Japanese yen edges up higher vs US dollar

By Reuters – Global Time Source:Reuters-Global Times Published: 2018/2/12 21:03:39

Trades below peak as bounce in equities dampens safe haven demand


The Japanese yen edged higher versus the dollar on Monday, but traded below a five-month high as a bounce in US equities late last week dampened demand for traditional safe haven currencies.

The dollar eased 0.1 percent to 108.70 yen, but remained above Friday's trough of 108.05 yen, its lowest level since September 11. The dollar last week fell nearly 1.3 percent against the yen.

The yen tends to attract demand in times of market stress as the currency is backed by Japan's current account surplus, which offers it more resilience than currencies of deficit-running countries.

The US S&P 500 gained 1.5 percent on Friday, ending a wild week with a burst of buying, but still recorded the worst week in two years. Despite the bounce, investors were bracing for more volatile trading days ahead.

MSCI's broadest index of Asia-Pacific shares outside Japan rose 1.1 percent.

The yen had risen last week as global equity markets tumbled and volatility soared - moves that came after US bond yields jumped on heightened worries about inflation.

Given the focus on inflation, investors may be taking a wait-and-see stance ahead of US consumer price data due on Wednesday, said Teppei Ino, an analyst for Bank of Tokyo-Mitsubishi UFJ in Singapore.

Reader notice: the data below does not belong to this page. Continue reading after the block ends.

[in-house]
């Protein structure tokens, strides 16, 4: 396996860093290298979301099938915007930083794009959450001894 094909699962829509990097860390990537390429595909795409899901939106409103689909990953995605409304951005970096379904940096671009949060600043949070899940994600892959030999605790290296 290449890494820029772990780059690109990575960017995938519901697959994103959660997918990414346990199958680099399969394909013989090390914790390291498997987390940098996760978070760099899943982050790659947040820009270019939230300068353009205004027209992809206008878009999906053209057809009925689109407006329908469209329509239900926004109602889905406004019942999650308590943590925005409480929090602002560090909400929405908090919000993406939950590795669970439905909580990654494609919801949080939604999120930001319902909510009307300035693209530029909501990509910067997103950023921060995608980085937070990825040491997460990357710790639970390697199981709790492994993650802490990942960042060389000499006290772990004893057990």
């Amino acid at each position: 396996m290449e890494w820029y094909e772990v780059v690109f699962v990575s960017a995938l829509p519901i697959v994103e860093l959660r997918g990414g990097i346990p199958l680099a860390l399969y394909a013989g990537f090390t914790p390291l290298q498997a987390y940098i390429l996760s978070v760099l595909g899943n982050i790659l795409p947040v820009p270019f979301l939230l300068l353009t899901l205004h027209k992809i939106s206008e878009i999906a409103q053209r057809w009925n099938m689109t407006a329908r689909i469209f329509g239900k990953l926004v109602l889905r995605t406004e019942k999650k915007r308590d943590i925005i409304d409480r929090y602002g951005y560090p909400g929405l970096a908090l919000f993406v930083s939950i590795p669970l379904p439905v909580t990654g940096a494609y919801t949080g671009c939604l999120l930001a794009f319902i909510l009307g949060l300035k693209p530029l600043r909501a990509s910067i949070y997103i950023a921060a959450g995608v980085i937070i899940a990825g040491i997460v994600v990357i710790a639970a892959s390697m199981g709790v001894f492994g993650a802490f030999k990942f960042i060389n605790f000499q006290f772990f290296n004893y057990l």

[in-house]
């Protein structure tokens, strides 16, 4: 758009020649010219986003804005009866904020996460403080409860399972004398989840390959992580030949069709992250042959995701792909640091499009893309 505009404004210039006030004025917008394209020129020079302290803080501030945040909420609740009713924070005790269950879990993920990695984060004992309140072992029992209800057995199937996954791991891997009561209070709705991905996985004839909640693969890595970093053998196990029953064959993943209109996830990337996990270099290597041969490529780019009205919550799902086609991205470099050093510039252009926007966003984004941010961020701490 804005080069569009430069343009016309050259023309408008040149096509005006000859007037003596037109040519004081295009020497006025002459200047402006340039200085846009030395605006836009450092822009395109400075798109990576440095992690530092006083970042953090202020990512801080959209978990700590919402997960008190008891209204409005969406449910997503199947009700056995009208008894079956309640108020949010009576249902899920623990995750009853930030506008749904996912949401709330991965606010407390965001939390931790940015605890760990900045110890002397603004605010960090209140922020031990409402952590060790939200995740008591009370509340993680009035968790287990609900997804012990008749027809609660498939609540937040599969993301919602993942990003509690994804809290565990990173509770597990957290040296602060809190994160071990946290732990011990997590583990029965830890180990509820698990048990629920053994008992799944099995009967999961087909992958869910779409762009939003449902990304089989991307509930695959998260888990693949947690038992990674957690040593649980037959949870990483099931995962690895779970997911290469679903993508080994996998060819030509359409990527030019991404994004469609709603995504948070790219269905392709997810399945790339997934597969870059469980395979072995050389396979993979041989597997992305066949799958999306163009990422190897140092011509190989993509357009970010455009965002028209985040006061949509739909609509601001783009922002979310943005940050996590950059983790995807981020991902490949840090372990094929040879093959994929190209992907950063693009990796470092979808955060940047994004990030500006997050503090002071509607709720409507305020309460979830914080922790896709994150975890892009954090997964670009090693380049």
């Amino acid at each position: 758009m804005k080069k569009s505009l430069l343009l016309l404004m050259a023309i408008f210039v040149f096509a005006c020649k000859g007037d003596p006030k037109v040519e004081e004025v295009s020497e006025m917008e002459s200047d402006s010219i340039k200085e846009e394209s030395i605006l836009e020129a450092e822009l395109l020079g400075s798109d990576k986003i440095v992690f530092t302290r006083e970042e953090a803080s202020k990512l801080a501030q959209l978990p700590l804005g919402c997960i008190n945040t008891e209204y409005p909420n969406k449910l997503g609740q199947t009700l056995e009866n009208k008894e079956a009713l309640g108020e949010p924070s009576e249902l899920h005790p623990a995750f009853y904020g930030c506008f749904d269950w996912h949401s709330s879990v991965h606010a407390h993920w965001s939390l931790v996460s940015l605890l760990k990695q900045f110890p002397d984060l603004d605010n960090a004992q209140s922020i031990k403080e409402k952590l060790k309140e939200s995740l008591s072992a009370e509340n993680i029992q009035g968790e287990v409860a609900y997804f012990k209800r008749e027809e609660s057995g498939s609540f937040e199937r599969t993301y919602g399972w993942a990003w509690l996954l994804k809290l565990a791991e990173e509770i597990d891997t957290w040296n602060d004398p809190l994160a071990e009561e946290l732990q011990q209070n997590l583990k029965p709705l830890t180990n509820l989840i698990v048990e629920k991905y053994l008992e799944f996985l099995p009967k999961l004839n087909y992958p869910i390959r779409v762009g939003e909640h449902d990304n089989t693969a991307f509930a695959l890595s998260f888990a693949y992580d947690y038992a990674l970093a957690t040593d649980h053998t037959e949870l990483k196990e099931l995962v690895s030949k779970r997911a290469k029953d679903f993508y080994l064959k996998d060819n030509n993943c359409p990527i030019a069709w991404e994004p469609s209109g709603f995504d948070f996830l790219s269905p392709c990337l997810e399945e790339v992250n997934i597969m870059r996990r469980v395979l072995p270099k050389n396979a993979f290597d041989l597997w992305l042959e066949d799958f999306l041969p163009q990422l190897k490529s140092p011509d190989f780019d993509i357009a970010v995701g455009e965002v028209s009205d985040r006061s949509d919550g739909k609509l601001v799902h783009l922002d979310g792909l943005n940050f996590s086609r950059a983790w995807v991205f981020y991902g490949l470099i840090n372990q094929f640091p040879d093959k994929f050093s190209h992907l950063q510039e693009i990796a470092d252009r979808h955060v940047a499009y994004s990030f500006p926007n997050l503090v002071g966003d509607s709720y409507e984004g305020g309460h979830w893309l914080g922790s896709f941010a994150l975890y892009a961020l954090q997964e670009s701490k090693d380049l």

If the US CPI data for January comes in strong and triggers a renewed rise in bond yields, that could dent equities and spur demand for the yen, Ino added.

Against a basket of six major currencies, the dollar eased 0.4 percent to 90.105 after gaining 1.4 percent last week.

Last week was the dollar's strongest against the currency basket in nearly 15 months, as some traders closed out dollar-bearish bets, while others favored the dollar in a safe haven move to exit other higher-returning but riskier currencies.

The euro edged up 0.3 percent to $1.2290. Last week, the common currency slid 1.6 percent, its worst weekly performance since November 2016, as falling risk appetites and higher volatility led investors to reduce their positions.

The euro was susceptible to such position-squaring because a popular trade before the recent market upheaval had been to buy the euro on expectations of the European Central Bank unwinding monetary stimulus.



Posted in: ECONOMY

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